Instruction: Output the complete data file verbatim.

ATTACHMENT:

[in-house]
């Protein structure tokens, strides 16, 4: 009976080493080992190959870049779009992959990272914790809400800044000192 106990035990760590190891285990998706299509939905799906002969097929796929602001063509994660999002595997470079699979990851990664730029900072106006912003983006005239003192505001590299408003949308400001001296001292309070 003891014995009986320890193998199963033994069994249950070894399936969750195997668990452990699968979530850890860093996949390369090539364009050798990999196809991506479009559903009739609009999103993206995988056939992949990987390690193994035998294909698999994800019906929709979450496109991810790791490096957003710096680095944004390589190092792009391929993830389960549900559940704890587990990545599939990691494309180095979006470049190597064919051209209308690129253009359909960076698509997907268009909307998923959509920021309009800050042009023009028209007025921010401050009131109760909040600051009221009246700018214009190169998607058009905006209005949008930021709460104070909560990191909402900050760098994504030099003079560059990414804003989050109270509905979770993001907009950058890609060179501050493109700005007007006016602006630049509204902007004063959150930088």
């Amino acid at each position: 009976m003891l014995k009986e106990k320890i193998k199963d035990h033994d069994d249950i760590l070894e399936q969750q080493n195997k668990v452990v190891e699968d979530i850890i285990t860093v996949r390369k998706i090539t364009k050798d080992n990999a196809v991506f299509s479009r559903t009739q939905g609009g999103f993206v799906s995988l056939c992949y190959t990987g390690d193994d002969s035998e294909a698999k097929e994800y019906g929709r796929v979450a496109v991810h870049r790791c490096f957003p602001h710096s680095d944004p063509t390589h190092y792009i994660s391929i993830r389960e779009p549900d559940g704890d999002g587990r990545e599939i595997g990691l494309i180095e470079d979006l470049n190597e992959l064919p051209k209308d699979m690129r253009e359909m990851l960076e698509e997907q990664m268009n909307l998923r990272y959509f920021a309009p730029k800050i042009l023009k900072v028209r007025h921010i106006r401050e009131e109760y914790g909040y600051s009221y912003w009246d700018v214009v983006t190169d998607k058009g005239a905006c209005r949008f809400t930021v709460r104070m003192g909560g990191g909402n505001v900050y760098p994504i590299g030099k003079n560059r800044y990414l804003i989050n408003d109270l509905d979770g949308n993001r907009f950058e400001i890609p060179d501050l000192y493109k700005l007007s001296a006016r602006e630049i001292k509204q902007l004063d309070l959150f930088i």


[in-house]
């Protein structure tokens, strides 16, 4: 009976080493080992190959870049779009992959990272914790809400800044000192 106990035990760590190891285990998706299509939905799906002969097929796929602001063509994660999002595997470079699979990851990664730029900072106006912003983006005239003192505001590299408003949308400001001296001292309070 003891014995009986320890193998199963033994069994249950070894399936969750195997668990452990699968979530850890860093996949390369090539364009050798990999196809991506479009559903009739609009999103993206995988056939992949990987390690193994035998294909698999994800019906929709979450496109991810790791490096957003710096680095944004390589190092792009391929993830389960549900559940704890587990990545599939990691494309180095979006470049190597064919051209209308690129253009359909960076698509997907268009909307998923959509920021309009800050042009023009028209007025921010401050009131109760909040600051009221009246700018214009190169998607058009905006209005949008930021709460104070909560990191909402900050760098994504030099003079560059990414804003989050109270509905979770993001907009950058890609060179501050493109700005007007006016602006630049509204902007004063959150930088």
């Amino acid at each position: 009976m003891l014995k009986e106990k320890i193998k199963d035990h033994d069994d249950i760590l070894e399936q969750q080493n195997k668990v452990v190891e699968d979530i850890i285990t860093v996949r390369k998706i090539t364009k050798d080992n990999a196809v991506f299509s479009r559903t009739q939905g609009g999103f993206v799906s995988l056939c992949y190959t990987g390690d193994d002969s035998e294909a698999k097929e994800y019906g929709r796929v979450a496109v991810h870049r790791c490096f957003p602001h710096s680095d944004p063509t390589h190092y792009i994660s391929i993830r389960e779009p549900d559940g704890d999002g587990r990545e599939i595997g990691l494309i180095e470079d979006l470049n190597e992959l064919p051209k209308d699979m690129r253009e359909m990851l960076e698509e997907q990664m268009n909307l998923r990272y959509f920021a309009p730029k800050i042009l023009k900072v028209r007025h921010i106006r401050e009131e109760y914790g909040y600051s009221y912003w009246d700018v214009v983006t190169d998607k058009g005239a905006c209005r949008f809400t930021v709460r104070m003192g909560g990191g909402n505001v900050y760098p994504i590299g030099k003079n560059r800044y990414l804003i989050n408003d109270l509905d979770g949308n993001r907009f950058e400001i890609p060179d501050l000192y493109k700005l007007s001296a006016r602006e630049i001292k509204q902007l004063d309070l959150f930088i």